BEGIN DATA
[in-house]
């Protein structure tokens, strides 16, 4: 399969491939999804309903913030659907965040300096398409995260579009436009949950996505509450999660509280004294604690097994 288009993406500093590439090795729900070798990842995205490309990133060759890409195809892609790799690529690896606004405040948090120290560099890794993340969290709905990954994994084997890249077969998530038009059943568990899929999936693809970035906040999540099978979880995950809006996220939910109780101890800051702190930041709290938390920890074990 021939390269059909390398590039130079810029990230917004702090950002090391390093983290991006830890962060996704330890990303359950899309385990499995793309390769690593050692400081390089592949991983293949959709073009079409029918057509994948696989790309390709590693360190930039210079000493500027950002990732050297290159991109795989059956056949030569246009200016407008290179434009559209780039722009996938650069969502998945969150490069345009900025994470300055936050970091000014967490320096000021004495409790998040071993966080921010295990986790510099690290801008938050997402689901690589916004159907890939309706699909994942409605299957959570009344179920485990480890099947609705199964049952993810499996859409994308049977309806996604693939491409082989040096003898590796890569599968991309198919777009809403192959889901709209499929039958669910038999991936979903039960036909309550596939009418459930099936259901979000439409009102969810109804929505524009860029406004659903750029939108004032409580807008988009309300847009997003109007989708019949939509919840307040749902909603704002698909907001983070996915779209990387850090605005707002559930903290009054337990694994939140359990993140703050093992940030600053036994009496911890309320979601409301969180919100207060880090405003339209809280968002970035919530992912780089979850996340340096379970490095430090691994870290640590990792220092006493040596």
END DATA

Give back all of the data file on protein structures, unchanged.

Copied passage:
[in-house]
């Protein structure tokens, strides 16, 4: 399969491939999804309903913030659907965040300096398409995260579009436009949950996505509450999660509280004294604690097994 288009993406500093590439090795729900070798990842995205490309990133060759890409195809892609790799690529690896606004405040948090120290560099890794993340969290709905990954994994084997890249077969998530038009059943568990899929999936693809970035906040999540099978979880995950809006996220939910109780101890800051702190930041709290938390920890074990 021939390269059909390398590039130079810029990230917004702090950002090391390093983290991006830890962060996704330890990303359950899309385990499995793309390769690593050692400081390089592949991983293949959709073009079409029918057509994948696989790309390709590693360190930039210079000493500027950002990732050297290159991109795989059956056949030569246009200016407008290179434009559209780039722009996938650069969502998945969150490069345009900025994470300055936050970091000014967490320096000021004495409790998040071993966080921010295990986790510099690290801008938050997402689901690589916004159907890939309706699909994942409605299957959570009344179920485990480890099947609705199964049952993810499996859409994308049977309806996604693939491409082989040096003898590796890569599968991309198919777009809403192959889901709209499929039958669910038999991936979903039960036909309550596939009418459930099936259901979000439409009102969810109804929505524009860029406004659903750029939108004032409580807008988009309300847009997003109007989708019949939509919840307040749902909603704002698909907001983070996915779209990387850090605005707002559930903290009054337990694994939140359990993140703050093992940030600053036994009496911890309320979601409301969180919100207060880090405003339209809280968002970035919530992912780089979850996340340096379970490095430090691994870290640590990792220092006493040596």